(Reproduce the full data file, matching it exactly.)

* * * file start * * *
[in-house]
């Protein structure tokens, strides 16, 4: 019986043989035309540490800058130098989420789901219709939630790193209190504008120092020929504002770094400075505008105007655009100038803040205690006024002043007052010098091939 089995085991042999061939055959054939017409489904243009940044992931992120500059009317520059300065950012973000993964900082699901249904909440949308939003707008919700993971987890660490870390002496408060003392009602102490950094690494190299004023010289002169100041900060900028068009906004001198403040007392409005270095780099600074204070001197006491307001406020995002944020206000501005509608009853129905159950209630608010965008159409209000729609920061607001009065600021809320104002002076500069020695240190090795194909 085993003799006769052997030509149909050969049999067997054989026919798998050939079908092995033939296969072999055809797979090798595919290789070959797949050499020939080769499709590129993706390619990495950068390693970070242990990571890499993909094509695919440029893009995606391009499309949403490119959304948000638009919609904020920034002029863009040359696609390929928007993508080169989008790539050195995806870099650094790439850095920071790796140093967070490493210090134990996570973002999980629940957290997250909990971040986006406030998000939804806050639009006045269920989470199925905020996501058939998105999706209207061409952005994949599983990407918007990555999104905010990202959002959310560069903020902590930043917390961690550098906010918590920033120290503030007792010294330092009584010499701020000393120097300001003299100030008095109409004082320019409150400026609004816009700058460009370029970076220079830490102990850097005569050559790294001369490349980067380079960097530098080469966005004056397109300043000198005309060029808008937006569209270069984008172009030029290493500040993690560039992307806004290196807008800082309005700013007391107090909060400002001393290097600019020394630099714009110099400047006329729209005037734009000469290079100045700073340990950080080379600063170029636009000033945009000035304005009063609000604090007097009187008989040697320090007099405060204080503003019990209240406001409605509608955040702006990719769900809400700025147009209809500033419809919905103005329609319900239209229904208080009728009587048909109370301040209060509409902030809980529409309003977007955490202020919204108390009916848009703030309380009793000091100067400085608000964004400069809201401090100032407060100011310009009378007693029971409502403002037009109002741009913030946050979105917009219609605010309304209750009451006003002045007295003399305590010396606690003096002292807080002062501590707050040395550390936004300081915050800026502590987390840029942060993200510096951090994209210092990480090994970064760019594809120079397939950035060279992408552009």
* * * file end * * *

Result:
[in-house]
């Protein structure tokens, strides 16, 4: 019986043989035309540490800058130098989420789901219709939630790193209190504008120092020929504002770094400075505008105007655009100038803040205690006024002043007052010098091939 089995085991042999061939055959054939017409489904243009940044992931992120500059009317520059300065950012973000993964900082699901249904909440949308939003707008919700993971987890660490870390002496408060003392009602102490950094690494190299004023010289002169100041900060900028068009906004001198403040007392409005270095780099600074204070001197006491307001406020995002944020206000501005509608009853129905159950209630608010965008159409209000729609920061607001009065600021809320104002002076500069020695240190090795194909 085993003799006769052997030509149909050969049999067997054989026919798998050939079908092995033939296969072999055809797979090798595919290789070959797949050499020939080769499709590129993706390619990495950068390693970070242990990571890499993909094509695919440029893009995606391009499309949403490119959304948000638009919609904020920034002029863009040359696609390929928007993508080169989008790539050195995806870099650094790439850095920071790796140093967070490493210090134990996570973002999980629940957290997250909990971040986006406030998000939804806050639009006045269920989470199925905020996501058939998105999706209207061409952005994949599983990407918007990555999104905010990202959002959310560069903020902590930043917390961690550098906010918590920033120290503030007792010294330092009584010499701020000393120097300001003299100030008095109409004082320019409150400026609004816009700058460009370029970076220079830490102990850097005569050559790294001369490349980067380079960097530098080469966005004056397109300043000198005309060029808008937006569209270069984008172009030029290493500040993690560039992307806004290196807008800082309005700013007391107090909060400002001393290097600019020394630099714009110099400047006329729209005037734009000469290079100045700073340990950080080379600063170029636009000033945009000035304005009063609000604090007097009187008989040697320090007099405060204080503003019990209240406001409605509608955040702006990719769900809400700025147009209809500033419809919905103005329609319900239209229904208080009728009587048909109370301040209060509409902030809980529409309003977007955490202020919204108390009916848009703030309380009793000091100067400085608000964004400069809201401090100032407060100011310009009378007693029971409502403002037009109002741009913030946050979105917009219609605010309304209750009451006003002045007295003399305590010396606690003096002292807080002062501590707050040395550390936004300081915050800026502590987390840029942060993200510096951090994209210092990480090994970064760019594809120079397939950035060279992408552009």